Chief Bobby Turner has spent his entire career with the borough police department. (Photo by John T. Ward. Click to enlarge)


The son of a Long Branch police officer shot in the line of duty is Shrewsbury’s new police chief.

Bobby Turner says he entered college thinking he’d become a social worker or teacher, and even spent a few years pointing in that direction careerwise.

But his father, Greg, frequently spoke of how much he missed police work, despite having been shot in the shoulder while responding to a call in 1972, an injury that forced him to leave the job, Turner told redbankgreen in an interview in his borough hall office Tuesday.

“He would always tell me how much he loved and missed being a police officer,” Turner said. “And I thought, here’s a guy who pretty much should have been killed doing something, and he misses it so much, it must be a pretty good occupation.”

Turner, then a student at Monmouth University, changed his major to criminal justice. After graduation, he paid his way through the police academy, and was hired as a Shrewsbury patrolman in 1998.

Now 43 years old and the father of three boys, the Ocean Township resident was sworn into his new job in a quiet ceremony Wednesday morning. A formal swearing-in is slated for January 16.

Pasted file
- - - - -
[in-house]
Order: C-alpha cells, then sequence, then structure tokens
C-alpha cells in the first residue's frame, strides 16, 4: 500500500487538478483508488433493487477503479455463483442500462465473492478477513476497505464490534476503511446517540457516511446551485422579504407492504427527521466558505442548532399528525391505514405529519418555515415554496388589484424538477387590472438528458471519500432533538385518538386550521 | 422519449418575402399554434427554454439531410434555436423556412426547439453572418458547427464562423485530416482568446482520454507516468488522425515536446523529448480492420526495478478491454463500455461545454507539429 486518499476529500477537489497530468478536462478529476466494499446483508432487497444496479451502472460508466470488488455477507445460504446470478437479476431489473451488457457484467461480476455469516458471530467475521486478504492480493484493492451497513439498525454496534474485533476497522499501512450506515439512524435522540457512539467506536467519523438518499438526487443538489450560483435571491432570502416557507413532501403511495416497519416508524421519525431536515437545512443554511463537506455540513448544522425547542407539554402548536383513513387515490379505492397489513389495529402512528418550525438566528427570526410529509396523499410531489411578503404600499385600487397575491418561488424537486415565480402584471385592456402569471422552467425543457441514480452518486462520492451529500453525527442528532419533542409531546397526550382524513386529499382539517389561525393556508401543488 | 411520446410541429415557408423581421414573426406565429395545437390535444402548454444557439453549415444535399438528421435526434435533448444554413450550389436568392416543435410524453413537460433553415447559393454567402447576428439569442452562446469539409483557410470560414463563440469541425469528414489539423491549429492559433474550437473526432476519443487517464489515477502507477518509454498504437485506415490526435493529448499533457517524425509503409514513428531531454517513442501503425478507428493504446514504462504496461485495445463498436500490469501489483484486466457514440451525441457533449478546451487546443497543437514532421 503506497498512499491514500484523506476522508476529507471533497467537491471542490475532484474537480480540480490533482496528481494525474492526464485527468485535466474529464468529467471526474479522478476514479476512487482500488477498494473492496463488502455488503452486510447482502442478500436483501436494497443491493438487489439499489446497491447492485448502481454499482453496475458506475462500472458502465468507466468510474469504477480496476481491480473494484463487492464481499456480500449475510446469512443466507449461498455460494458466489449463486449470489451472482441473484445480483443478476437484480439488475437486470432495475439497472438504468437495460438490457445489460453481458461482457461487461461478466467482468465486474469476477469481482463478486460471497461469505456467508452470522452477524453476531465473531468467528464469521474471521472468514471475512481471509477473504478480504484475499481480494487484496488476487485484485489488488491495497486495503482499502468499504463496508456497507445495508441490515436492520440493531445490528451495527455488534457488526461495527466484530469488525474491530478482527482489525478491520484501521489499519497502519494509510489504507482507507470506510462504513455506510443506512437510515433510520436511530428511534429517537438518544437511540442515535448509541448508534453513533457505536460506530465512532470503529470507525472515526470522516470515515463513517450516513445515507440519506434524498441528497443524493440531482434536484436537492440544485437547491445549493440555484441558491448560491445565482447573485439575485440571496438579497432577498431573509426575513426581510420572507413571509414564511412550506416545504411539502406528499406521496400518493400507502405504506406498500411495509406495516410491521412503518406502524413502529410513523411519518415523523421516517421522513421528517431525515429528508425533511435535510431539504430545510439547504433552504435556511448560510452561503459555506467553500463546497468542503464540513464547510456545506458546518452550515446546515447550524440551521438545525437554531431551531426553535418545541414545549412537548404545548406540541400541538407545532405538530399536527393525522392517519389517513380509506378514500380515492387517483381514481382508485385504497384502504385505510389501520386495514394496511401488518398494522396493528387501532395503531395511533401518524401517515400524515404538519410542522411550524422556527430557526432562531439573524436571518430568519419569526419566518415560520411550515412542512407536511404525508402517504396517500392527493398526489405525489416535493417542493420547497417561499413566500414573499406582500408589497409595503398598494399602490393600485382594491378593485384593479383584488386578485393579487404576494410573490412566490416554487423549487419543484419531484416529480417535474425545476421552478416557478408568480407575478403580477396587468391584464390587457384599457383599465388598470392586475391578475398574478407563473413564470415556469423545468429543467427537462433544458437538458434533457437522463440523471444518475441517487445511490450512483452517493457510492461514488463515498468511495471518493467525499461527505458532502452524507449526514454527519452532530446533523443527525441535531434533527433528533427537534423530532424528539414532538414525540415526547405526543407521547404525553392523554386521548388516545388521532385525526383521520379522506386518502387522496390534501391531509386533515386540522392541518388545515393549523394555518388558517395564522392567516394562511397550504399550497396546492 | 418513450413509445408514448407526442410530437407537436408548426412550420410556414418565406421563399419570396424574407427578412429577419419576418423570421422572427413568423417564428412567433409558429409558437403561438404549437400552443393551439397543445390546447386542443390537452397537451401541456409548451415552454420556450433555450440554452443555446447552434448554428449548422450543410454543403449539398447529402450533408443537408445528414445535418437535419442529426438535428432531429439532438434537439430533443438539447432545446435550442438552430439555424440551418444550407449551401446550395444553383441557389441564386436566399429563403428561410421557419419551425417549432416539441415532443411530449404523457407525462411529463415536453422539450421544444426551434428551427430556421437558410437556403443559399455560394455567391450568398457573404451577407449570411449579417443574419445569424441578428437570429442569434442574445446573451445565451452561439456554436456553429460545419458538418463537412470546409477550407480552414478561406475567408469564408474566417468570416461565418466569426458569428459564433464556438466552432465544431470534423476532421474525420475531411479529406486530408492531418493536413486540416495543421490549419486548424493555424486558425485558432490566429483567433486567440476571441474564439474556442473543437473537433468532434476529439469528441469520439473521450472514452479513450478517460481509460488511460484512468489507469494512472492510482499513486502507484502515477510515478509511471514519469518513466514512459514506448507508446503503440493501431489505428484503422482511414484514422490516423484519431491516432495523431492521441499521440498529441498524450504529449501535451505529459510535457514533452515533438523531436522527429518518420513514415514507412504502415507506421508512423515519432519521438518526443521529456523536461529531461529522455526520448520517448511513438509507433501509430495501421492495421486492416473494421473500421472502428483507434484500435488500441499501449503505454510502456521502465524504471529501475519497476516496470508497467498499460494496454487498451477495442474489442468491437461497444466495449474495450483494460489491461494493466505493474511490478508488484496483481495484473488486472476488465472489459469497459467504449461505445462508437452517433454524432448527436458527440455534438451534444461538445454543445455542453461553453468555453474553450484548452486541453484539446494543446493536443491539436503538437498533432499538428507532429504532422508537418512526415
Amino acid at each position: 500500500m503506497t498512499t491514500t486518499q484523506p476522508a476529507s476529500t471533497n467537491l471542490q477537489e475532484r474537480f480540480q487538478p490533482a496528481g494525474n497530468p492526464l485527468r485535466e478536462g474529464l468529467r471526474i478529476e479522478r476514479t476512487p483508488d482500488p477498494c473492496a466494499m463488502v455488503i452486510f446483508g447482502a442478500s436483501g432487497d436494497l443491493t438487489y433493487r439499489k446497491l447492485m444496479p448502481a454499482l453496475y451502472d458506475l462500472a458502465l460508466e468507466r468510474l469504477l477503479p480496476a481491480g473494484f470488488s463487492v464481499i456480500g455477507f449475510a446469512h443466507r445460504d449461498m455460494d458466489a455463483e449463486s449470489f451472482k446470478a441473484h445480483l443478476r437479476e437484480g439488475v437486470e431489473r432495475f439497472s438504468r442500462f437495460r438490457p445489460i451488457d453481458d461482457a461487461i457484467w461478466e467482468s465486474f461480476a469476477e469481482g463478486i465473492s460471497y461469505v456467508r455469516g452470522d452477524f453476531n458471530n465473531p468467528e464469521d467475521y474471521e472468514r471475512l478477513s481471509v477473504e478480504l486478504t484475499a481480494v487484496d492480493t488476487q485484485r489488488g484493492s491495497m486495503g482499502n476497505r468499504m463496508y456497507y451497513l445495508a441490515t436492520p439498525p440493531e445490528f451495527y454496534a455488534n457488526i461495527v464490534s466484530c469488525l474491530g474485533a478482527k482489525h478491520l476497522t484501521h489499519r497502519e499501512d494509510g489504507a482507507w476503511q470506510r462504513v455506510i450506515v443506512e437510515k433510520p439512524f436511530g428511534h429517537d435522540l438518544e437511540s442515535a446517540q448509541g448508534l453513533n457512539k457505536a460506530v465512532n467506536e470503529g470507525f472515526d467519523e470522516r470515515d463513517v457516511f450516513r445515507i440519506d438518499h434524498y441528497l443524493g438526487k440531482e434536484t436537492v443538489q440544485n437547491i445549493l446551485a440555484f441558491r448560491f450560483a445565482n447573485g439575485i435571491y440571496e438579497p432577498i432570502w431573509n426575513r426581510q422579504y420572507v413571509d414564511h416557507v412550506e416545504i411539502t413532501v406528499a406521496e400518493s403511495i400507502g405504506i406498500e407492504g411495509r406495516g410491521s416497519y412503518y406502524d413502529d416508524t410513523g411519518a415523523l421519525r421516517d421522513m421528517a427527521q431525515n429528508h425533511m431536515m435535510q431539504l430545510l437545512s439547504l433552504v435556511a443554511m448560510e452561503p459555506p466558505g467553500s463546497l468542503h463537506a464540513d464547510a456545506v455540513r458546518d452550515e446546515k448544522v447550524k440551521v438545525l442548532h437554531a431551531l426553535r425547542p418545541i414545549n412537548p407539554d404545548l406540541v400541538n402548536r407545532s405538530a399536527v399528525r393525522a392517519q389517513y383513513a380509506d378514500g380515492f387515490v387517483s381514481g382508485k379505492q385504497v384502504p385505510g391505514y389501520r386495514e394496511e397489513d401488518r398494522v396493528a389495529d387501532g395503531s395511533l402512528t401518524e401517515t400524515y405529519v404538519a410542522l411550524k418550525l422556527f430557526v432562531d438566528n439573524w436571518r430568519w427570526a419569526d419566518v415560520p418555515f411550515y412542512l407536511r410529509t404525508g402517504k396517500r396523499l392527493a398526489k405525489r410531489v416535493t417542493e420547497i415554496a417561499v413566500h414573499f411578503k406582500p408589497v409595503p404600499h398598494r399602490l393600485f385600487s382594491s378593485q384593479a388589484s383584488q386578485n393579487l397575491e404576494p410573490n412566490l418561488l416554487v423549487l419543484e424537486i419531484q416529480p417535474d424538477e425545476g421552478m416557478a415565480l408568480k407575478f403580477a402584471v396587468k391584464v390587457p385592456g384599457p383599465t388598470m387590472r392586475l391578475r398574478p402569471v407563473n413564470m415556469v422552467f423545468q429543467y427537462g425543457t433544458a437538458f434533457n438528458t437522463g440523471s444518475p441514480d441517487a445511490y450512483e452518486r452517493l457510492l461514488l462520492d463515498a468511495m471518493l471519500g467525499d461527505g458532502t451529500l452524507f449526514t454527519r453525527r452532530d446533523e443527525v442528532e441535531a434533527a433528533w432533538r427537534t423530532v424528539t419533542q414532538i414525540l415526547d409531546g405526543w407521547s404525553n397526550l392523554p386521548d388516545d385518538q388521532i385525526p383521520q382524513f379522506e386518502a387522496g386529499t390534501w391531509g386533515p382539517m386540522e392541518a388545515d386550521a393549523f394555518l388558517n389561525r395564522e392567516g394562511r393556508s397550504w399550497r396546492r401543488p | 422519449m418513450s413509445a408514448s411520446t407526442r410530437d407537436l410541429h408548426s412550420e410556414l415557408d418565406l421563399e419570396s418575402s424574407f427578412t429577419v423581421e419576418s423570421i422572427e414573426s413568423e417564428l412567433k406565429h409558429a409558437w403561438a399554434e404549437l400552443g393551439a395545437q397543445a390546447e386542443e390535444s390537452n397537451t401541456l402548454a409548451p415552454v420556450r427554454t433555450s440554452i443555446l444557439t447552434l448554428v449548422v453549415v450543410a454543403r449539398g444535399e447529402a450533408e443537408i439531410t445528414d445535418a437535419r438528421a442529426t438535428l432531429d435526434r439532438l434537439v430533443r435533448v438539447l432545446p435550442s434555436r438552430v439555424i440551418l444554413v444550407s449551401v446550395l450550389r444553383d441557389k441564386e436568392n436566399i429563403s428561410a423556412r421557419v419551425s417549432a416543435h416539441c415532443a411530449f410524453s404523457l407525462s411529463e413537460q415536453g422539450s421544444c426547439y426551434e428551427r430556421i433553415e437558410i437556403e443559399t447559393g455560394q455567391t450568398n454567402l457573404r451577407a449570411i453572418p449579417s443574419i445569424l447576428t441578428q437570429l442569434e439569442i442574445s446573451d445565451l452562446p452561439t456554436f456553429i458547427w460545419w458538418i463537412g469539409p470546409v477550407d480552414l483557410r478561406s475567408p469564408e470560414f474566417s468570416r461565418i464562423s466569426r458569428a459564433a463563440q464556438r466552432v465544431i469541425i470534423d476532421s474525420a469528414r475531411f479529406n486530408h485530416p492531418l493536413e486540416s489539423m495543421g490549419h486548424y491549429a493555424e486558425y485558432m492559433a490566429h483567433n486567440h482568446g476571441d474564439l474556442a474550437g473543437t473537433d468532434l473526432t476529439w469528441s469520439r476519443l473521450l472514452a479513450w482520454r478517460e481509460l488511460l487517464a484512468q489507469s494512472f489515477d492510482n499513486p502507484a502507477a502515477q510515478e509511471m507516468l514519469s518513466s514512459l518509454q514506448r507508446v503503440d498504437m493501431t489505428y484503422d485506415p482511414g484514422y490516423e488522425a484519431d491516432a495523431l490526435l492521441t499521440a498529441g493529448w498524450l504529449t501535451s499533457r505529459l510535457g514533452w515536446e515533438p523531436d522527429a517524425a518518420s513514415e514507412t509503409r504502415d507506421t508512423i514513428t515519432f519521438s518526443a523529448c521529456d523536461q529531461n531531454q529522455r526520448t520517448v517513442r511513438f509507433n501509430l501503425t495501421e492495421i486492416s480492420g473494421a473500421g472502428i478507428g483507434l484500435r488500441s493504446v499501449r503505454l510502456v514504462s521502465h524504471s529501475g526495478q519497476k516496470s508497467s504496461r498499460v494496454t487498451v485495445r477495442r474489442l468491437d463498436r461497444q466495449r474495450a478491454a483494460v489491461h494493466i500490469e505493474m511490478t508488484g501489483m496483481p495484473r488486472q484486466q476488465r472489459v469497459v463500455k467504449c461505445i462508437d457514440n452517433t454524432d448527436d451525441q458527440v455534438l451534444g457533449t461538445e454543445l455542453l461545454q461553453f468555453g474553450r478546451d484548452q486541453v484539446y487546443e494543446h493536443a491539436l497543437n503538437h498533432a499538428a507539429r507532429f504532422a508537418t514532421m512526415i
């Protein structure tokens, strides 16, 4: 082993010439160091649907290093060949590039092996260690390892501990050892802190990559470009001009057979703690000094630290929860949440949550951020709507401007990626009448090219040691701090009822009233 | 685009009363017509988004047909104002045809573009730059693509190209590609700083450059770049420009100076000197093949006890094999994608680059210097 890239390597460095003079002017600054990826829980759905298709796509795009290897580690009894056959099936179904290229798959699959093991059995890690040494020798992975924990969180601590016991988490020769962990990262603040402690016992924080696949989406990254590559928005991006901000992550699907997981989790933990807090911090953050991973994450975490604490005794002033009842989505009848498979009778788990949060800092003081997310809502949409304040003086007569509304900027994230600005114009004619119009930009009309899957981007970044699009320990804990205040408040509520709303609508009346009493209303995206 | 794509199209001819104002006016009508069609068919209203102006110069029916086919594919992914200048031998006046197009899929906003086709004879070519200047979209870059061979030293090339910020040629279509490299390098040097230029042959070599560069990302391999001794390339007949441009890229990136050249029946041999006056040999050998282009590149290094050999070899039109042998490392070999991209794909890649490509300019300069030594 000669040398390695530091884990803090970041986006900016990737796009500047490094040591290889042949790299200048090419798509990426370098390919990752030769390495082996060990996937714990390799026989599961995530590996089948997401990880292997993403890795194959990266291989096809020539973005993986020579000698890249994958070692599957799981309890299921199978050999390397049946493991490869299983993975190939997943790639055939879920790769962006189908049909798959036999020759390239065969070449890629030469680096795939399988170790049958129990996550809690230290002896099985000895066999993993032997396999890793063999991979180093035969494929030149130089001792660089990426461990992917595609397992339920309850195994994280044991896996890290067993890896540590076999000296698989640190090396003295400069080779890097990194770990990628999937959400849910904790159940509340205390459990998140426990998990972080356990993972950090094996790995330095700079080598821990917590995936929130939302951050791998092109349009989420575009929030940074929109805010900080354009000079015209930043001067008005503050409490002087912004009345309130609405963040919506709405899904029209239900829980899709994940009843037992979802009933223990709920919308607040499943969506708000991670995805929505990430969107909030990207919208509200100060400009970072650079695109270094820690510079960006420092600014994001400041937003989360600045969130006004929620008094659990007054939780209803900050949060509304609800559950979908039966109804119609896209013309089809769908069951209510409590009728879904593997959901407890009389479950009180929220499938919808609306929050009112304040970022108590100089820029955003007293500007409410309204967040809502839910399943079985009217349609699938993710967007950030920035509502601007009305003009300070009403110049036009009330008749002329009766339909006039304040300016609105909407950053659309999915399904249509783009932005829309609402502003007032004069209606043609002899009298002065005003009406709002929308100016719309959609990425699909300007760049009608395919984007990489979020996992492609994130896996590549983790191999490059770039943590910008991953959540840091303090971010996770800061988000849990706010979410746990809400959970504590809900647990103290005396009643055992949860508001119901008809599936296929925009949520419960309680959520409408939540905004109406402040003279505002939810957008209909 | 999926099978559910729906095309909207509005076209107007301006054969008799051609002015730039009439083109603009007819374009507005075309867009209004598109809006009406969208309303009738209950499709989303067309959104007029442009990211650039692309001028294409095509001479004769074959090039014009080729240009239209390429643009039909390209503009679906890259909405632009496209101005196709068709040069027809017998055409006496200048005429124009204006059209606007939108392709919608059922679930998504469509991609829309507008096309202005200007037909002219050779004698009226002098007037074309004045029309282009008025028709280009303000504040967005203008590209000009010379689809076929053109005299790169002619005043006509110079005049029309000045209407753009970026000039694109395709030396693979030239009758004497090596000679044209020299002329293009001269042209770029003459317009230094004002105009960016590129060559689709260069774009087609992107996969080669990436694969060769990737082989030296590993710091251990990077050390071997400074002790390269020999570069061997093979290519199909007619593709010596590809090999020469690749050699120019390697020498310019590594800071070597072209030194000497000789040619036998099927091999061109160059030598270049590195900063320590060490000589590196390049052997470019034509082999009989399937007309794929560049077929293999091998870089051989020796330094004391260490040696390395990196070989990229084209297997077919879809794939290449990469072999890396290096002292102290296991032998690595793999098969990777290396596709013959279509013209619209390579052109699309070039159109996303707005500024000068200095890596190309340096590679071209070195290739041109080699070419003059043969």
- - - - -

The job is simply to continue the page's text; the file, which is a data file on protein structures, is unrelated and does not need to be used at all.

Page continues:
Turner has served as acting chief since the July 1 retirement of Lou Ferraro, who was chief for nearly five years, and Turner’s contract is retroactive to the date of Ferraro’s appointment, said Mayor Don Burden, who called the promotion “such a natural” move.

Turner “was on a promotion track all the way” since his earliest days with the force, Burden said. “He’s a stellar performer, a natural leader who’s well-respected by all the men and women of the department,” he said. “He just seems to pull people together. The residents have tremendous respect for him.”

The 16-officer squad provides security to a quiet bedroom community of 4,100 residents framed by highways and retail activity that sharply boosts the daytime population. Turner said his primary focus is on maintaining police services while keeping a lid on his area of the budget, which accounted for $2 million of the town’s $4.8 million in personnel costs in 2017, according to the budget.

The biggest challenge is “going to be money — saving dollars for the taxpayers without affecting the level of service,” Turner said.

Burden said the expansion of the business base, as well as the widespread opioid epidemic, are also expected to challenge the department in coming months.